As deputy commissioner of sustainability at the New York City Department of Environmental Protection, Angela Licata works to make New York City greener, figuratively and literally. She oversees the implementation of the city’s Green Infrastructure Plan, which builds new sustainable structures and focuses on preserving the city’s natural assets. In an interview with City & State, Licata talked about her work in making New York City more sustainable, and reaching out to New Yorkers through social media to teach environmental awareness.

C&S: How do you work with the mayor’s office of sustainability on conservation projects? What current projects is your office working on?

AL: Green infrastructure is a big part of the mayor’s sustainability plan. Green infrastructure is a natural method for collecting and managing stormwater runoff from streets, sidewalks, parking lots and rooftops, and directing it to rain gardens and other methods that retain and detain water. Green infrastructure helps keep the harbor the cleanest it has been in a century, reduce combined sewer overflows, lower the urban heat island effect, green communities and provide recreational spaces. DEP’s amazing partnership with the Trust for Public Land is an example of how green infrastructure achieves all of these goals. DEP helps TPL transform asphalt schoolyards into state-of-the-art green spaces that have running tracks, fields, park equipment and the ability to manage hundreds of thousands of gallons of rainwater annually. Part of the planning process involves getting the students of each school to advise designers on what they would like in the schoolyard, which is really fun.

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Angela LicataC&S: Could you speak a little about stormwater management through green infrastructure – what does that entail?

AL: DEP’s $1.5 billion Green Infrastructure Program is the largest, most ambitious green infrastructure program in the country. The program is a major investment in creating a greener, more sustainable city. At DEP, we have over 3,800 green infrastructure assets built or in construction.  We take every chance we can to capture and retain, or at least detain, stormwater before it has a chance to get to our sewer system. We work closely with many other city agencies, including the Department of Education, Department of Parks and Recreation and (the city) Housing Authority. An example of the impact these partnerships have can be seen in our collaboration on the Parks Department’s Community Parks Initiative. DEP is adding 400 water-saving timers to spray showers and other features to 45 CPI parks across the city, which will save about 1.1 million gallons of water per day from entering the sewers and provide cool summertime fun to countless children across the five boroughs.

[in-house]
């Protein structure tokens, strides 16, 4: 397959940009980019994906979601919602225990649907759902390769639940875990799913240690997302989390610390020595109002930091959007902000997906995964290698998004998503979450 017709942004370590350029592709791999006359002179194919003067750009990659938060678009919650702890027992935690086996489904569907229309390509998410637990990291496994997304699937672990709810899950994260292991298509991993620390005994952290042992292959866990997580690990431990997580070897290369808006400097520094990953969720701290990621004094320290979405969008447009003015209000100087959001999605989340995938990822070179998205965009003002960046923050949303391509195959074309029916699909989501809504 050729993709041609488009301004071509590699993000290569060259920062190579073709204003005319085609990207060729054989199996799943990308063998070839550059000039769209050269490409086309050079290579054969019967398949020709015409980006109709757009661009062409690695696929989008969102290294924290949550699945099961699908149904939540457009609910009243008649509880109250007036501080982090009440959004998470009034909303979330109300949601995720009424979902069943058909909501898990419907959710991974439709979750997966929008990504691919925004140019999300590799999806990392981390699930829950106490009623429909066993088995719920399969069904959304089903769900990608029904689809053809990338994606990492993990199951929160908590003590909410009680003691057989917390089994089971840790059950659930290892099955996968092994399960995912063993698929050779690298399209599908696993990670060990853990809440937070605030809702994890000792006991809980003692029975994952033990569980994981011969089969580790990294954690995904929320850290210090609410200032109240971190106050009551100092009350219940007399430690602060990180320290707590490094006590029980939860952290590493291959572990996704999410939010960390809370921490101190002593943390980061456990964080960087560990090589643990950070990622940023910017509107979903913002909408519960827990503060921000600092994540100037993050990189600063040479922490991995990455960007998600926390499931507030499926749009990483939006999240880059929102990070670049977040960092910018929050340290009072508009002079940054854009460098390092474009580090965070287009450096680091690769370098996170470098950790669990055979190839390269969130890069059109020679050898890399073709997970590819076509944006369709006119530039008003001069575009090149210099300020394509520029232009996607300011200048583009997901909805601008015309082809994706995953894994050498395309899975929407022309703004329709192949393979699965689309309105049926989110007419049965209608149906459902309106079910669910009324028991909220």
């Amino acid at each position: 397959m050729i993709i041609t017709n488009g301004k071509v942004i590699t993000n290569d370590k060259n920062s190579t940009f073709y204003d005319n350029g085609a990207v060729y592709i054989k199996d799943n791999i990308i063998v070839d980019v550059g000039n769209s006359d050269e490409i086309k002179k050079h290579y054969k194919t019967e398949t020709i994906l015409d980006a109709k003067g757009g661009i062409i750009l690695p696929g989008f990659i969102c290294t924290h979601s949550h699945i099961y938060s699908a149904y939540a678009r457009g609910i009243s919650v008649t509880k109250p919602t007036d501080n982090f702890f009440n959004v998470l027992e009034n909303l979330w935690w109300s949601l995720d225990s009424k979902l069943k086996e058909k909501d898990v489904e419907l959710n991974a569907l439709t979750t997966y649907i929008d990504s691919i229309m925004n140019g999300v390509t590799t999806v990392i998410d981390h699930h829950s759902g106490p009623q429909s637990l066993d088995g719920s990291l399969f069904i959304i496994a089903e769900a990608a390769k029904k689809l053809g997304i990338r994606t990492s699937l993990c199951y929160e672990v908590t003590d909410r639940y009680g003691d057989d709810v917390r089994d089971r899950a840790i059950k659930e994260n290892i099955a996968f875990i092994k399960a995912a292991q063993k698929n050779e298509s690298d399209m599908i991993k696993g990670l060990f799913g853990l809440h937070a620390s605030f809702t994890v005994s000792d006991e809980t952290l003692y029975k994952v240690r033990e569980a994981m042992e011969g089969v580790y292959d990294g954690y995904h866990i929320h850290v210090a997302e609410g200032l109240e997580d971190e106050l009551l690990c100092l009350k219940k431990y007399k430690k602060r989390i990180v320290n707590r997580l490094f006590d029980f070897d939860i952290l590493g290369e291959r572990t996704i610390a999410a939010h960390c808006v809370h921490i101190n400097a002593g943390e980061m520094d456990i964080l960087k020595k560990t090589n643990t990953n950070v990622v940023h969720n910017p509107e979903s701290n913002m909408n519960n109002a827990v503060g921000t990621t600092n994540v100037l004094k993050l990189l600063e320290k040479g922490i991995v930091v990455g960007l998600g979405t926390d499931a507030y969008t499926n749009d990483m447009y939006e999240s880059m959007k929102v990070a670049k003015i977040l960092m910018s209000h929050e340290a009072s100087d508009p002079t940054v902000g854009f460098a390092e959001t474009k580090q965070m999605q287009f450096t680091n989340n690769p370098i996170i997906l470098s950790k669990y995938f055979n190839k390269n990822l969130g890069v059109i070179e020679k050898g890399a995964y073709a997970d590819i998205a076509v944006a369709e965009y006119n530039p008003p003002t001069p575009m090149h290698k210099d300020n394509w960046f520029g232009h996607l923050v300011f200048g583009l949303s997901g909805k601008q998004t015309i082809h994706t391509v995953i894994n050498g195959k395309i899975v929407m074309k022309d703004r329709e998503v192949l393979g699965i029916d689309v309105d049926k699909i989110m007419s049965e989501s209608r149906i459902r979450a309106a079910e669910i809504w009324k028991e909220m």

Another essential step DEP has taken to reduce stormwater and increase green infrastructure is the 2012 “stormwater performance standard.” The standard requires new construction and significant renovations to detain or retain stormwater on-site, which will significantly reduce stormwater flows to sewers and reduce combined sewer overflows.

C&S: How do you work to encourage sustainability among New Yorkers?

AL: For the last several years, DEP has been implementing the Water Demand Management Plan, which aims to reduce citywide water consumption through 2021. To encourage water conservation on private properties, we started a voucher-based program to replace 100,000 outdated residential toilets that can use up to five gallons of water per flush with high-efficiency models, which use only 1.28 gallons of water per flush.

In addition, to keep our harbor trash-free, we recently introduced the Don’t Trash Our Waters public education campaign. Don’t Trash Our Waters educates New York City residents about how litter can end up in our waterways and hurt local wildlife like whales and turtles. The program launched in partnership with the New York Aquarium and Department of Sanitation in Coney Island, and is expanding to the Bronx. On social media, we are launching a Don’t Trash Our Waters competition that challenges New Yorkers to share photos of how they are helping to keep our streets and waterways trash free by posting photos and using #DontTrashOurWaters. The photo with the most likes wins DEP swag and two passes for a tour to the top of the iconic digester eggs at the Newtown Creek Wastewater Treatment Plant. So remember #DontTrashOurWaters!